In this category, you should immediately think Scorecard (Balanced Scorecard and otherwise),:

–Each scorecard have 4-6 perspectives which are logical / categorical groupings of key indicators, or what I like to call ‘affinitized’ KPIs.

–Each perspective has < 6-7 KPIs (Key Performance Indicators) (if you receive pushback, and you will, as people would define a KPI for the percent of time the Express Grocery queue contains purchasers with more than the specified limit of 12 ‚Äď 15 items, doll it up for the BBB as a complaint, and deliver it with such ferver one almost winces when they realize said complaint is recycled faster than their next trip to the grocery store

¬†¬†¬†¬†–Remember the 3 keys to success with defining KPIs: are they actionable, are they measureable (not in a future state, but today can you measure it) and will they drive a performance based behavior change (think incentives, as they represent a perfect example of a performance based behavior changer).

‚Äď So, ask the question now‚Ķ "That’s a long list, John or Jane Exec‚ĶFirst, what are you going to do with that information [the so-what question distinguishing actionable from interesting]‚Ķcan you really drive performance improvements in your business with more than 5 indicators in the case where all 5 go red at the same time or if you don’t want to be direct, you can ask "how do those KPIs link to your performance objectives personally ‚Äď Any leader worth their title will take the time to align the activities and work tasks that they personally, or through delegation, list in their performance reviews.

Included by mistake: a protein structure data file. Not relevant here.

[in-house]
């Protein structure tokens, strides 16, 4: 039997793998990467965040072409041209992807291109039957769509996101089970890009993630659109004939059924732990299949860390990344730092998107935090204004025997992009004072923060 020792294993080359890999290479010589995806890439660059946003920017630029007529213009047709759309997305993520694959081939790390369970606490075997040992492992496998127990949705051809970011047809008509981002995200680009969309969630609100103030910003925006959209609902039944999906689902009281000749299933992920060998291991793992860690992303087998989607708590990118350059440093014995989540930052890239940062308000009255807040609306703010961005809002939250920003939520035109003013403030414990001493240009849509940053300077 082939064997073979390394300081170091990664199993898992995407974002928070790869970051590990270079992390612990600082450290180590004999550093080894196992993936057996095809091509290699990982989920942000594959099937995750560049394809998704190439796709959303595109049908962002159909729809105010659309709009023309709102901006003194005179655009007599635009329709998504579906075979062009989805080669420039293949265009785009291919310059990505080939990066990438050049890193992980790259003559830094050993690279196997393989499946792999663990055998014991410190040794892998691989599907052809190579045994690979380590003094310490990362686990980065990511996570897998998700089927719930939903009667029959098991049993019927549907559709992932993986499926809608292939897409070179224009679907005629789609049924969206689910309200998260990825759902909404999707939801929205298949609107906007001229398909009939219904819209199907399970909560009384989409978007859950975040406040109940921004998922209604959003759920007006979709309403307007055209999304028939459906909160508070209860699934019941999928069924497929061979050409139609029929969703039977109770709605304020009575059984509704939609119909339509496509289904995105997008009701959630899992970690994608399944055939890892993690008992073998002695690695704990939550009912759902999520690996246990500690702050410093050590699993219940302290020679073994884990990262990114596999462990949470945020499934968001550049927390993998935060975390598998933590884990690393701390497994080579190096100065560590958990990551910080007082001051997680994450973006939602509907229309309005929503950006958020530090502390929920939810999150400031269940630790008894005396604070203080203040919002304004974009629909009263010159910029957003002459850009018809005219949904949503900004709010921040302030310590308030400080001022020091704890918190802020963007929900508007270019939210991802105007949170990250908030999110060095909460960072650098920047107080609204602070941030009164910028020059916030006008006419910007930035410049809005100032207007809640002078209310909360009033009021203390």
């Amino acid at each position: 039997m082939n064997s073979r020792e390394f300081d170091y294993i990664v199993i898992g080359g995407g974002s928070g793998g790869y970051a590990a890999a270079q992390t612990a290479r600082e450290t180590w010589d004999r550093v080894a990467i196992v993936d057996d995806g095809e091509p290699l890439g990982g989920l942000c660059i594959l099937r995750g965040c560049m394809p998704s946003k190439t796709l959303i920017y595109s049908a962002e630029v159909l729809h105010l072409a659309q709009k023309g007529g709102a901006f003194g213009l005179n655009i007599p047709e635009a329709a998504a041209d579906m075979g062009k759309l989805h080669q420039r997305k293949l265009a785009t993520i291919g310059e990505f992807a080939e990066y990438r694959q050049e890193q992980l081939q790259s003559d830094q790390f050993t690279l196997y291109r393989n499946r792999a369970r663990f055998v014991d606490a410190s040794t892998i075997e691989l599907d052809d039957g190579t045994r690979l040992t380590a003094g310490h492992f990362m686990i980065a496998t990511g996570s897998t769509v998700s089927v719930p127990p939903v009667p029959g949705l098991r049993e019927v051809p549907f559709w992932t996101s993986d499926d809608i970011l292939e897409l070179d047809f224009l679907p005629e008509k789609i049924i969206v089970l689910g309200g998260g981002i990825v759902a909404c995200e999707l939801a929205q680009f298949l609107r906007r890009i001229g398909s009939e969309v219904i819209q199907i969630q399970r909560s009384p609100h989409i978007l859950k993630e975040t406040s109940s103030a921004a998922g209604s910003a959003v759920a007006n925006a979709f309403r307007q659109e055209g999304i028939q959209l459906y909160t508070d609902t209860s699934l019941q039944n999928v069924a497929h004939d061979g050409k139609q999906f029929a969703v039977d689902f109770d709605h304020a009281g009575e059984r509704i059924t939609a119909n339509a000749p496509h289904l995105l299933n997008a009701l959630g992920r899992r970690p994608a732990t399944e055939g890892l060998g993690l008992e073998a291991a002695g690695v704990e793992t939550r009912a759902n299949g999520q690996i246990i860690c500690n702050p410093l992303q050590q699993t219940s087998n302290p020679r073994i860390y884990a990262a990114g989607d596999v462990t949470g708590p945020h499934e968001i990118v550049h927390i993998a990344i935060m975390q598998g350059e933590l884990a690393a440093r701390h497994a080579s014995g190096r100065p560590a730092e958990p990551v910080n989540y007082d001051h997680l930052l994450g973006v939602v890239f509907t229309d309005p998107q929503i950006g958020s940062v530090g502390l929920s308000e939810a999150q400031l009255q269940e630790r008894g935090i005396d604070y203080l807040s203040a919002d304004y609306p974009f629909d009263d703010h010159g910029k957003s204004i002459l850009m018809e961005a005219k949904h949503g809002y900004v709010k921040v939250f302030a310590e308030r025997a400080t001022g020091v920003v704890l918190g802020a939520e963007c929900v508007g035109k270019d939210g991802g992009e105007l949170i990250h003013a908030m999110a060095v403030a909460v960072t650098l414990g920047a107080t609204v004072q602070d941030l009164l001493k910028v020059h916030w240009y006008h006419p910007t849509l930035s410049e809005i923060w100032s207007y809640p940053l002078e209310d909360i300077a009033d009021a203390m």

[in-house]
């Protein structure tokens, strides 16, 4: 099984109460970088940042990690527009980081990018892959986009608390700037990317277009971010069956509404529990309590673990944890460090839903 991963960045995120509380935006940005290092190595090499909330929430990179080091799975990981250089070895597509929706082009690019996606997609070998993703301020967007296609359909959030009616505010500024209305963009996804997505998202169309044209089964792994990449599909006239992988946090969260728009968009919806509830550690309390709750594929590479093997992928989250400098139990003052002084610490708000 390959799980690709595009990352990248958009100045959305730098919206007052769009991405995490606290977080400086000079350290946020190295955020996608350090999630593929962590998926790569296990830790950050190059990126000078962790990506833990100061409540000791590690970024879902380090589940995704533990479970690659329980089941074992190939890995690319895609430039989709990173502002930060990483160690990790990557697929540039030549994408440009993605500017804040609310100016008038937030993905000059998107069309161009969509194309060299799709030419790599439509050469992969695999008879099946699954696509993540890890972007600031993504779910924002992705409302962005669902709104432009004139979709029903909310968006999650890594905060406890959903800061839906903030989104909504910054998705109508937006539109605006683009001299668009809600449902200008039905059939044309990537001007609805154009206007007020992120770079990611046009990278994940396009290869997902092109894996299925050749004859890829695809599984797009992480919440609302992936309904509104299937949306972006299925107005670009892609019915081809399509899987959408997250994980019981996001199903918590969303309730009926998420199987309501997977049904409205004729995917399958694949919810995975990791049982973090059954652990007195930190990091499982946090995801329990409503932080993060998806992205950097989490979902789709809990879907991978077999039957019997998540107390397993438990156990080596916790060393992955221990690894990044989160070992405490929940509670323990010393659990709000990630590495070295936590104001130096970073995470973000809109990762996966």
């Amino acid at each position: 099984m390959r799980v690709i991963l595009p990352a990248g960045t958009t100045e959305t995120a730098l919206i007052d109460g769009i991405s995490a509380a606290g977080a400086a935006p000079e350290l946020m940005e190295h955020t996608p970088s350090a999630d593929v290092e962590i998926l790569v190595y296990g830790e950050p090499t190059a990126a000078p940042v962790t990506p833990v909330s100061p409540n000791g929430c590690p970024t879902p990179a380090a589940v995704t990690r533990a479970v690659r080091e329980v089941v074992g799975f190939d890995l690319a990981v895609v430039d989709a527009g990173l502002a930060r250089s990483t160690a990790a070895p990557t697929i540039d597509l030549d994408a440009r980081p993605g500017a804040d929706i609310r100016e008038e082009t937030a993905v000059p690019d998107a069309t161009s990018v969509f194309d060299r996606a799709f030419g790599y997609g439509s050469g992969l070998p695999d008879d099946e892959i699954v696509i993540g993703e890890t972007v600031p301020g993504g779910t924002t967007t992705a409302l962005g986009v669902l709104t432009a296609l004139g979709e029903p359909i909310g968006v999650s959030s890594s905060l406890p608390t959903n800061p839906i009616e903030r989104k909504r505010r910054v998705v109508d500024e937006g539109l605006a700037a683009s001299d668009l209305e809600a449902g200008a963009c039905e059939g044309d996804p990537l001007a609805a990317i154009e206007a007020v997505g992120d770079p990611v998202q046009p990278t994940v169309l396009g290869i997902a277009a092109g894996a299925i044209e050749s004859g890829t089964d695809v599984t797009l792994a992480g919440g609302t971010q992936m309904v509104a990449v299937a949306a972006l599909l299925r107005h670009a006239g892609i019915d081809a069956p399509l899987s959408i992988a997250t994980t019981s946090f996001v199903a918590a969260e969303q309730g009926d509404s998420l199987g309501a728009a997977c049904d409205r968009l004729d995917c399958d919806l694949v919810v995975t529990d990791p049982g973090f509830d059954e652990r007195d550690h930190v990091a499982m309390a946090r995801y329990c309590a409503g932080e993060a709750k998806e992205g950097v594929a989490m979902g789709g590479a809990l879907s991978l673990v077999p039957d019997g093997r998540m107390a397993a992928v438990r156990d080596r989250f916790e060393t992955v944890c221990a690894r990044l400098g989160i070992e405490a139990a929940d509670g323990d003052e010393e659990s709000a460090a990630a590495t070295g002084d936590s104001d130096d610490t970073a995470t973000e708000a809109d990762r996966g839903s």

–This process can be started at any layer in an organizational hierarchy and is called Goals / Objectives Alignment or Cascaded KPIs

–Most leaders you ask have no more than a few KPIs that they ACTUALLY care about ‚Äď just over the hurt feelings now, or feeling that you have wasted x number of hours measuring and reporting on metrics that top leadership doesn’t care about; if you have been in BI long enough, you will have experienced this at least once in your career.


Business Reference Model (SRM) ‚ÄĘ Lines of Business (functions and sub-functions) ‚ÄĘ Agencies, customers, partners


How will the performance KPIs cascade down to the individual contributor from the CEO’s goals? Easy ‚Äď take this example:

CEO sets a goal of wanting to increase revenue by growing the Sales line of business, specifically new customer sales. He sets a goal of 35% growth of new sales revenue, which the VP of Sales is tasked to drive. They , in turn, assign the goal to the account managers in charge of new customer accounts who then add the same goal to their salesforce in the field. The KPI becomes New Sales Growth >= 35%, frequency is set to weekly with hierarchical rollups to monthly and quarterly aggregations.